". . . this collection . . . represents material that is not only of priceless value, but is unsurpassed in excellence by that in any museum in the world. It is, therefore, a matter of deep regret to me . . . to find these plants are not kept in a fire proof building, much less in a place where their beauty can be seen to advantage . . . No matter of insurance could ever repay the people of Iowa or science for their loss." (Vidette Reporter, 4/16/1901)
The Daily Iowan (renamed from the earlier Vidette Reporter) gave its direct voice to the condition of the Museum and the need for better housing:
"Few realize what a wealth of valuable material we possess since the crowded floor space entirely prohibits proper exhibition of many of our finest specimens. Who knows, for instance, that we own a beautiful series of seal from the Alaskan waters and of walrus taken by Peary in Greenland? How many students aside from those who are admitted to study it, are aware that we have the skeleton of a large whale stored in the darkness of an attic along with thousands of other specimens? Small wonder that the extent of our collections is not appreciated when they are packed away in odd corners, exposed to constant danger from fire and mold. In time when this part of the University is properly housed, the people may know what our museum is." (Daily Iowan, 11/25/1903)
Approval for a new fire-proof Natural Sciences Building was eventually secured at the January 8, 1904, meeting of the Board of Regents.
During his later years, Charles Nutting also witnessed the progressive deemphasis of museum-based studies in the taxonomy and geographic distribution of animals. By 1926, the research pendulum at the University of Iowa and many other institutions had swung decisively from systematics to experimental studies driven by new interests in genetics and physiology. Prof. Nutting died in 1927, bitter and disillusioned.
In 1934 the Natural Science Building was renamed Macbride Hall.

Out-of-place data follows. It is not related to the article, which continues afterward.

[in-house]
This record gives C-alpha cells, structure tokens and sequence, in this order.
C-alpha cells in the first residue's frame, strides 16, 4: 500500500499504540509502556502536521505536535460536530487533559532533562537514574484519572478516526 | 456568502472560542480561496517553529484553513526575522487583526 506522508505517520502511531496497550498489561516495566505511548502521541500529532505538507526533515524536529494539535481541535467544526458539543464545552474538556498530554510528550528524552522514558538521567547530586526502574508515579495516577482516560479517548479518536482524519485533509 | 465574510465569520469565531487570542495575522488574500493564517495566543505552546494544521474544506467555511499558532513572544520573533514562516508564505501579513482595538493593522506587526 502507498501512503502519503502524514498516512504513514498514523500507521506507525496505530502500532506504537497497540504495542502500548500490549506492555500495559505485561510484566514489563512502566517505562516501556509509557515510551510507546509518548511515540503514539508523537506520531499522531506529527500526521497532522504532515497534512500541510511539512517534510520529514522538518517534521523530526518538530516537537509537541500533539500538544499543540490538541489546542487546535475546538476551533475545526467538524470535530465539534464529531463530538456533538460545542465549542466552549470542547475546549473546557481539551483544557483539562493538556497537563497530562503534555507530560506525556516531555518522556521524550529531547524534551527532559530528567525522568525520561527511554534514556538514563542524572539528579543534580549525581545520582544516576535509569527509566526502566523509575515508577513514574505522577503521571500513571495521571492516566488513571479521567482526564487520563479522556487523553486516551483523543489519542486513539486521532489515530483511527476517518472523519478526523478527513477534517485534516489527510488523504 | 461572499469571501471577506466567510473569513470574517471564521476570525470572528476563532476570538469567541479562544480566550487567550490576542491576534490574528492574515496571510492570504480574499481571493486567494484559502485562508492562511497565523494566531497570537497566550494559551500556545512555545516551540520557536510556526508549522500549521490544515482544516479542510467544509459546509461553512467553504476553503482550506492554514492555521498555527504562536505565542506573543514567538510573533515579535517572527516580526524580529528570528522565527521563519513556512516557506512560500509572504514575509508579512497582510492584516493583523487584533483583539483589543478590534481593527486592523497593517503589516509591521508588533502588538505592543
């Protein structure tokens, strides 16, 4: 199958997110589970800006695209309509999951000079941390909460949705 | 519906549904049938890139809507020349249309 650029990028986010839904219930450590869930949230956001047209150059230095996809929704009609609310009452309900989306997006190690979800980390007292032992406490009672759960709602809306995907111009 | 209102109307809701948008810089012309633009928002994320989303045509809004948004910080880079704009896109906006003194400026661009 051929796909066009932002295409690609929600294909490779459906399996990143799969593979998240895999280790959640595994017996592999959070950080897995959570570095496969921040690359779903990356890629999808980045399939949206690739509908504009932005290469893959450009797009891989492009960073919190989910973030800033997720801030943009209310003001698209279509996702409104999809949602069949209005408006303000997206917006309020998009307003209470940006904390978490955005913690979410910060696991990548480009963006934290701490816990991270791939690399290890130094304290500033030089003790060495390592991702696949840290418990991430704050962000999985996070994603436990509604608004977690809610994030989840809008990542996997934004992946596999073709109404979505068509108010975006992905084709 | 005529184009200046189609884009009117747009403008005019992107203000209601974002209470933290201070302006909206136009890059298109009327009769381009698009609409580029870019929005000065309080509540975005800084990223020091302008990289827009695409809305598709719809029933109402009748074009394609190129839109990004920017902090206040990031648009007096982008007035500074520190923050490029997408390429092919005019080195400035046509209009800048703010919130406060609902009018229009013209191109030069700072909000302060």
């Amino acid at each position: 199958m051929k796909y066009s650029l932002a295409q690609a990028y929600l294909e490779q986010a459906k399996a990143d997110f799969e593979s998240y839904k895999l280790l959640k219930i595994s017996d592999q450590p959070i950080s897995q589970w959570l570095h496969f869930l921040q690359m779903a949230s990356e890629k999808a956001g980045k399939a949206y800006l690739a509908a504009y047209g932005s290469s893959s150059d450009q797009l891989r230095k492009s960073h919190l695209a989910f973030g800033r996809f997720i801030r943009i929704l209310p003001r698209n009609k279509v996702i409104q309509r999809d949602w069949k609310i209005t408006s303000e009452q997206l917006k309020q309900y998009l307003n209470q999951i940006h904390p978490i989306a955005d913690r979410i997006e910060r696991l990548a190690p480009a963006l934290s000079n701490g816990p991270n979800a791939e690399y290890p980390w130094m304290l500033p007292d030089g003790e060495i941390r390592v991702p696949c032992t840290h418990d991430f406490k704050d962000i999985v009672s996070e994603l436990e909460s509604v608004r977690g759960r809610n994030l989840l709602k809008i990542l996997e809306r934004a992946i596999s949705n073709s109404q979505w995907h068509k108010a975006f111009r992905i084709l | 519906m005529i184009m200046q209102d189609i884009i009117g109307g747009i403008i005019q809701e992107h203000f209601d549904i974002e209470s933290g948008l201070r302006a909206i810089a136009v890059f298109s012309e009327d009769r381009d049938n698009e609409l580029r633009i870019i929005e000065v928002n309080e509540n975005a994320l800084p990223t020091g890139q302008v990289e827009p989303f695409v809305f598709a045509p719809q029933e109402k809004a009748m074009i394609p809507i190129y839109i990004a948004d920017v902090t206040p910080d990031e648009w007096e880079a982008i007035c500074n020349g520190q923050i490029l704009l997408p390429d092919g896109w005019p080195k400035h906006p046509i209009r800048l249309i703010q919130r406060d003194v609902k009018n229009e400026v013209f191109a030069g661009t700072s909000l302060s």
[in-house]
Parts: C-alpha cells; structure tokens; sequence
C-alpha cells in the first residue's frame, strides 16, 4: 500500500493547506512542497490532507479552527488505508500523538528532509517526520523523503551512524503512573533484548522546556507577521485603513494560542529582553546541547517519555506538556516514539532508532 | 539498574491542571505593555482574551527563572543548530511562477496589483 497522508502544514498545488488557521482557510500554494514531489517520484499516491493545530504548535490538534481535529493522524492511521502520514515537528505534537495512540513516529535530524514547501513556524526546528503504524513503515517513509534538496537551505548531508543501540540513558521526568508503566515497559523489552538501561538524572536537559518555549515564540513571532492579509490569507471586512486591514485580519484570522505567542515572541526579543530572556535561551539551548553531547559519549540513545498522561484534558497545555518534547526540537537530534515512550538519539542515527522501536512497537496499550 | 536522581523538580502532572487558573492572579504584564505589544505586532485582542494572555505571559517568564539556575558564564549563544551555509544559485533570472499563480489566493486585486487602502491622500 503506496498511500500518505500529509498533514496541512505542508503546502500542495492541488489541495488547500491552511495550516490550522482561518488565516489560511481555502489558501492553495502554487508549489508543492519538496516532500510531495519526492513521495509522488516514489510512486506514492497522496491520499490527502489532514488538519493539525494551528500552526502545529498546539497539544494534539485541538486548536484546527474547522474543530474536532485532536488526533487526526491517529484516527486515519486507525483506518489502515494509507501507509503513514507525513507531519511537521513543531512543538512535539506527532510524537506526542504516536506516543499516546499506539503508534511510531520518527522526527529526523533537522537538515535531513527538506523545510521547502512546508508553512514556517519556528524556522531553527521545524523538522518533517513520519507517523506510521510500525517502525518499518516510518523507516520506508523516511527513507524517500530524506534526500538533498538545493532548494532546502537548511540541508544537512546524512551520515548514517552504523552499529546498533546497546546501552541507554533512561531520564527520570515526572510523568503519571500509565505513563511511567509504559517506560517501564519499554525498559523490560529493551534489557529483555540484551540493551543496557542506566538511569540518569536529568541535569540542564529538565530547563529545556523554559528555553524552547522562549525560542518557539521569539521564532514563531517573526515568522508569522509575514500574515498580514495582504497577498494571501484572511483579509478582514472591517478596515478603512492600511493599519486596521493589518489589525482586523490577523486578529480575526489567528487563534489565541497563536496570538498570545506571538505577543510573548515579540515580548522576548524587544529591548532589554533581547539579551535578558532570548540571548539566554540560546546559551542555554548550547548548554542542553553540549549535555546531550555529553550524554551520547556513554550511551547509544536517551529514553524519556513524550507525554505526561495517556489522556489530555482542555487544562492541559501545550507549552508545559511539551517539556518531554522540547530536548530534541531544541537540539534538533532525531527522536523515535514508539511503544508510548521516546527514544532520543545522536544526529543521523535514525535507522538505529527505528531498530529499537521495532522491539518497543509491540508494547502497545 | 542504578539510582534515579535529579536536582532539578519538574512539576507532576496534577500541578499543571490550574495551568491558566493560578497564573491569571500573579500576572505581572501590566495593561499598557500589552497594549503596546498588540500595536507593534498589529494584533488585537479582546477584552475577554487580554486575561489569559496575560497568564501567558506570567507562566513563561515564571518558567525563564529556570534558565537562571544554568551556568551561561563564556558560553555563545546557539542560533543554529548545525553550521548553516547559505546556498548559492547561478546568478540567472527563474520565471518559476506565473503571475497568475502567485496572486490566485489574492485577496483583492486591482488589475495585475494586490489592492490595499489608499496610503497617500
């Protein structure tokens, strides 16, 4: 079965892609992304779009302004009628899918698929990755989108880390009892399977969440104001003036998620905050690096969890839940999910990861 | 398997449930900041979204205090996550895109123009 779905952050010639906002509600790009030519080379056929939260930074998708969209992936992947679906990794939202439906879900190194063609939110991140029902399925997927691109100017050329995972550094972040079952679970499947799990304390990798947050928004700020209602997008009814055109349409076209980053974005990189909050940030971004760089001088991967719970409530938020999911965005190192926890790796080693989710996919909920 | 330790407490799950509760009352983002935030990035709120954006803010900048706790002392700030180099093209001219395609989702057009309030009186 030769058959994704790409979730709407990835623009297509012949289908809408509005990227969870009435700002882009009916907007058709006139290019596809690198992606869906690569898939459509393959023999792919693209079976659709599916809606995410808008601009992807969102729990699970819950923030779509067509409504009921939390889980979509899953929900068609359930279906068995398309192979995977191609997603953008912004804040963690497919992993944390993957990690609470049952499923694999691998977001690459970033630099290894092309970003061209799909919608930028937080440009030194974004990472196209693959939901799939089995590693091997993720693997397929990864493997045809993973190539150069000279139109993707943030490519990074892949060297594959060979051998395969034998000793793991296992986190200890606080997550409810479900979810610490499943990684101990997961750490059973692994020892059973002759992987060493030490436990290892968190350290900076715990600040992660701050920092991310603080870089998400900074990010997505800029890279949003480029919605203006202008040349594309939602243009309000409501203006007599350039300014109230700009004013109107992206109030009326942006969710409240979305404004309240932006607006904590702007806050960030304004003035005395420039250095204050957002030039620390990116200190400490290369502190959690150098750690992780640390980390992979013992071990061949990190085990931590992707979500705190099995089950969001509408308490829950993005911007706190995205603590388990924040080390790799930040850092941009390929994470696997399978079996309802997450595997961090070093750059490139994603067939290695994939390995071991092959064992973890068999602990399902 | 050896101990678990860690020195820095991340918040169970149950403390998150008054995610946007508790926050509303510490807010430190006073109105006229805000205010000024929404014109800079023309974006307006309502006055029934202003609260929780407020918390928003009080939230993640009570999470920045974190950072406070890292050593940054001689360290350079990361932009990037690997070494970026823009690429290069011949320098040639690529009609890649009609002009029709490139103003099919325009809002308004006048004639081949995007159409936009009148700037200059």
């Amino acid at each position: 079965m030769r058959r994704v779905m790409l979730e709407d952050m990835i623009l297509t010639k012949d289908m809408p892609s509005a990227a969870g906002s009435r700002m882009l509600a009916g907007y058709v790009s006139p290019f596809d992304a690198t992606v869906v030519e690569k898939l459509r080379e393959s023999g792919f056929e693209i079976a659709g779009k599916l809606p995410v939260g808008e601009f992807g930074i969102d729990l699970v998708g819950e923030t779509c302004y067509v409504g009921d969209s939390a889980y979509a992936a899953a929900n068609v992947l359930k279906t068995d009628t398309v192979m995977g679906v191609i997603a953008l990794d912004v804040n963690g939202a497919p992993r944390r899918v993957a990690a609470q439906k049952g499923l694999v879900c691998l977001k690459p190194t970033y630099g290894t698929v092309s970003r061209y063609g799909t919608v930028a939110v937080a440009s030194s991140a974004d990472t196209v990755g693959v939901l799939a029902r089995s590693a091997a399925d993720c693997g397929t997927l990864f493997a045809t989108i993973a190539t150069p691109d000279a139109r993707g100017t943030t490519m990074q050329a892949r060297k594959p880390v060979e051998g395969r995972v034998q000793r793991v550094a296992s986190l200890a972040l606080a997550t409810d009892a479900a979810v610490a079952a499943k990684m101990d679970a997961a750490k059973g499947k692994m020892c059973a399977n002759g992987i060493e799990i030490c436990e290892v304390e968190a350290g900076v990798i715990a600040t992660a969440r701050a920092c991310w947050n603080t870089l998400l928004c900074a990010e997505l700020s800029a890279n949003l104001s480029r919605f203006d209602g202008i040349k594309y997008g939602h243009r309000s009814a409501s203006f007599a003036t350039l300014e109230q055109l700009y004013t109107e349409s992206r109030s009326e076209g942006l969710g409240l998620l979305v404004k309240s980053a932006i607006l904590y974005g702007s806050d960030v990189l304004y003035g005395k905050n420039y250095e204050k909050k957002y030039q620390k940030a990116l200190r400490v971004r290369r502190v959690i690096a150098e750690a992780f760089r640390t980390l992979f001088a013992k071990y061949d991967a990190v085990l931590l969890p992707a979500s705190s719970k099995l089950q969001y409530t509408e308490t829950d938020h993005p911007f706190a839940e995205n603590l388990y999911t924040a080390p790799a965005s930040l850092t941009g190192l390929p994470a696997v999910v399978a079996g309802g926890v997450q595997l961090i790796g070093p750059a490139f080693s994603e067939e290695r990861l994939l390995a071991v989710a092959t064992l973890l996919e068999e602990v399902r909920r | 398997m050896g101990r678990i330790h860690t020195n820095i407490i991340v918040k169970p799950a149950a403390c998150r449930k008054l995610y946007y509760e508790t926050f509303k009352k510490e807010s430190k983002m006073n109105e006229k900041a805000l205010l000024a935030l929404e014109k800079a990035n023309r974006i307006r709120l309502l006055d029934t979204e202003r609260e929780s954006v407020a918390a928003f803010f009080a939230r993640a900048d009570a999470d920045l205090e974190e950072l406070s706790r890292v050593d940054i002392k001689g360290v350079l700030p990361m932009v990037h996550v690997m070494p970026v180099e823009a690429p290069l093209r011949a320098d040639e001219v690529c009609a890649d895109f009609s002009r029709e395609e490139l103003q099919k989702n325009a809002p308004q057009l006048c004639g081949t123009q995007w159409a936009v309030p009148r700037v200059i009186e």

Homer R. Dill, who joined the Museum staff in 1906 as taxidermist and assistant professor of zoology, succeeded Nutting in 1926. While still serving under Nutting, Dill established himself as a capable leader by heading the collecting trips to Hawaii (1911 and 1920), Louisiana (1918), Washington (1919 and 1920), Wyoming (1921), Florida (1921), Colorado (1923), and Mexico (1924). With the exception of the 1911 Laysan Island expedition which resulted in scientific journal descriptions, these trips were organized solely to gather specimens for public display. Dill and his students expertly prepared the specimens in his "Taxidermy and Plastic Art" laboratory. The resulting dioramas, complete with foreground accessories and mural backdrops, were a significant departure from the Museum's earlier curatorial style displays with its uninspiring rows of mounted specimens on polished wooden bases. Dill received much acclaim for his taxidermy and exhibit work.
The hallmark exhibit of Professor Dill's tenure was the superb Laysan Island Cyclorama--probably still the best known of the Museum's ornithological exhibits.
Homer Dill was chosen by Nutting to head the Laysan Island expedition, from which a total of 398 birds representing 23 species were collected. Of these, five species were endemic to the island—found nowhere else in the world. Professor Dill later directed the preparation of the unique exhibit. The mounting of the 106 birds and installation of the cyclorama foreground required nearly three years. Charles A. Corwin, a noted muralist at the Field Museum in Chicago, accompanied the expedition under an agreement that the Field Museum would be provided with a complete series of Laysan bird skins in exchange for his services. Corwin's exhibit mural, based on field sketches he made on the island, is 138 feet long and twelve feet high. When the display was completed in 1914, it was among the first museum exhibits anywhere to depict either birds or mammals in a cycloramic presentation of their natural habitat. It is recognized today by museum historians as a milestone in the evolution of the dioramic display concept.
Reflecting a 20th-century trend in other American museums of natural history, several of Prof. Dill's later museum expeditions can more accurately be described as hunting trips, funded by private benefactors with interests keyed more to the pursuit of trophy animals than science. By 1927—the severance of the Museum from the Department of Zoology and the death of Professor Nutting—even this level of collecting had largely ceased.
After the 1920s, the Museum's collecting sphere was also appropriately reduced from the cosmopolitan venue of Nutting's tenure. Prof. Dill and curator Walter C. Thietje, who had joined the museum staff in 1929 as Dill's assistant, spent the greater portion of their careers collecting North American birds and mammals, mounting them in systematic series and in several habitat groupings. Professor Thietje was placed in charge of the Museum in 1949 upon Dill's retirement. Walter Thietje continued the ornithological collecting of Dill until his retirement in 1971, and his work essentially completed the Museum's North American taxonomic display series.